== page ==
At NAB 2017, Sony showed off the UMC-S3CA. This is a camera with the same extreme low-light sensor as Sony’s popular A7S II. So what is the difference? Leading off the UMC-S3CA has no record limit. Card size is all that dictates how long the UMC-S3CA can record. There are zero operating buttons or a screen on the outside of the camera body. About now, someone may be wondering what is the upside to the UMC-S3CA over the A7S II? Believe it or not, the UMC-S3CA might be a much more production-friendly camera with its Genlock support which enables multiple cameras to be synchronized. This synchronization means the UMC-S3CA could be an amazing Virtual Reality camera or be ideal for a crash camera where big productions utilize multiple cameras at once to capture one single action scene.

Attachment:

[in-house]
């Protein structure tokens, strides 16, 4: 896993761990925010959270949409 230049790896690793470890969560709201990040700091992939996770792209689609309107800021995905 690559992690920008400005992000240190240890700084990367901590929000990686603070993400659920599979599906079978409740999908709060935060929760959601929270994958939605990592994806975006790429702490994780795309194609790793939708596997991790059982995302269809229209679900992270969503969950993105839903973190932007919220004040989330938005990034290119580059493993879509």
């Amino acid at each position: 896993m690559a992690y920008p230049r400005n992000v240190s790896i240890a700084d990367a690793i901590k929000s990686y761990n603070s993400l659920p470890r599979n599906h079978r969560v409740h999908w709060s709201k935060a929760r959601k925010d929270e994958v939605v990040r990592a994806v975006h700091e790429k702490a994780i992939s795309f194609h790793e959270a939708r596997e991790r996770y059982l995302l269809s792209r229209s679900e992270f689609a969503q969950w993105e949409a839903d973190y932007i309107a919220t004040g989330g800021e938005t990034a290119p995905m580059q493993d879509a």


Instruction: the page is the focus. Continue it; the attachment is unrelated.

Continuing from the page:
While slightly smaller then the A7S II, the UMC-S3CA is boxed shaped and appears to be a more durable build than Sony’s mirrorless cameras. Again, this camera has no screen or buttons and requires a connection to a computer via USB to operate. What may seem as limiting factors to the UMC-S3CA may be it’s better asset. Security cameras, 360-degree video rigs, and remote cameras placed in hard-to-reach areas all may be better suited to be controlled from a laptop in a safer, easier to use, location.
At the Sony Booth, Radiant Images showed off a Virtual Reality rig with ten of Sony’s UMC-S3CA cameras. An extreme low-light VR rig could offer up some very interesting visuals. I can’t wait to see what they shoot with it and these cameras. The Sony S3CA will retail for about $4,500 and will start shipping in the fall. Would you be interested in this camera? I think in some situations a production with a decent budget might be smart to pick up the more expensive UMC-S3CA for its ease of use in a multi-cam environment.